As every player in the NFL knows, it's not easy to get your hands on a Super Bowl ring. If you want a ring, you either have to play for the team that wins the Super Bowl (like players, coaches, team owners, trainers, staff) and sometimes even lucky fans are given rings by the winning teams, buy from auction companies-- or you can do what Vladimir Putin did, become the president of a nuclear power.
Russian President Vladimir Putin once supposedly stole the ring a Super Bowl ring from New England Patriots owner Robert Kraft. It all started in 2005, when Patriots owner Robert Kraft was in Russia with Sandy Weill, a friend who was the president of Citi group at the time of the trip. Kraft had just received his ring for the Pats' win in Super Bowl XXXIX, so he decided to show the ring to Weill.
After seeing it, Weill had what turned out to be a horrible idea: "Show the ring to Putin." Kraft actually did an interview about the ring for an episode of NFL Films' upcoming series called 50 Rings, 50 Days. The incident took place when the Patriots had beaten the Philadelphia Eagles at Super Bowl XXXIX and Kraft, along with Rupert Murdoch and others, met with Putin in Russia in an attempt to "stimulate commerce between the United States and Russia," according to Boston.com.
Basically, Kraft is now down a ring, and he's likely never going to see it again.
The Patriots owner actually recounted the story for the first time back in 2013, and during that interview, he offered a few more details.
"I took out the ring and showed it to [Putin], and he put it on and he goes, 'I can kill someone with this ring,'" Kraft said in 2013. "I put my hand out and he put it in his pocket, and three KGB guys got around him and walked out."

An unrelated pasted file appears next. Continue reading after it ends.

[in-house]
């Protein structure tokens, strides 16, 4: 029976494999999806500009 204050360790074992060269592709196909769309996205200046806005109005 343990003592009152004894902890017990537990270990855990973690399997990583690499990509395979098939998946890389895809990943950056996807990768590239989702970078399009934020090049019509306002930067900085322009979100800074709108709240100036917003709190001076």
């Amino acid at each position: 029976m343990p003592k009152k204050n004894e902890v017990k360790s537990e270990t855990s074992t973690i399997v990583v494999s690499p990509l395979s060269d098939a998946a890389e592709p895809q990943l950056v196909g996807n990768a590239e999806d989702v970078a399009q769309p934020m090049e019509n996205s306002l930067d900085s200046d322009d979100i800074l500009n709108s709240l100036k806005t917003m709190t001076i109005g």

Despite the fact that Putin walked off with the ring, Kraft still wanted the $25,000 piece of jewelry returned. However, he ended up giving up on his quest to get the ring back when White House called and told Kraft that starting World War III over a Super Bowl ring probably wouldn't be the best idea.
"It would really be in the best interest of US-Soviet relations if you meant to give the ring as a present," Kraft said he was told on the White House call in 2005. "I really didn't [want to]. I had an emotional tie to the ring, it has my name on it. I don't want to see it on eBay. There was a pause on the other end of the line, and the voice repeated, 'It would really be in the best interest if you meant to give the ring as a present.'"
Days later, a statement came from Kraft, and all of the sudden, the owner's stolen Super Bowl ring was now officially a "gift" to Russia.
"I decided to give him the ring as a symbol of the respect and admiration that I have for the Russian people and the leadership of President Putin," Kraft's 2005 statement said.
Russian President Vladimir Putin (C) and American businessmen (L-R) inculde Head of the Kraft group of companies Robert Kraft pose for photographers during their meeting in St. Petersburg, 25 June 2005.
But summer in 2013, reports emerged that Kraft never intended to give the ring to Putin, per the New York Post's "Page Six" staff. Sen. John McCain called on Putin to return it in September 2013, but unless it has been secretly returned, the ring remains in Russia. That’s the only international incident a Super Bowl ring has created... so far.
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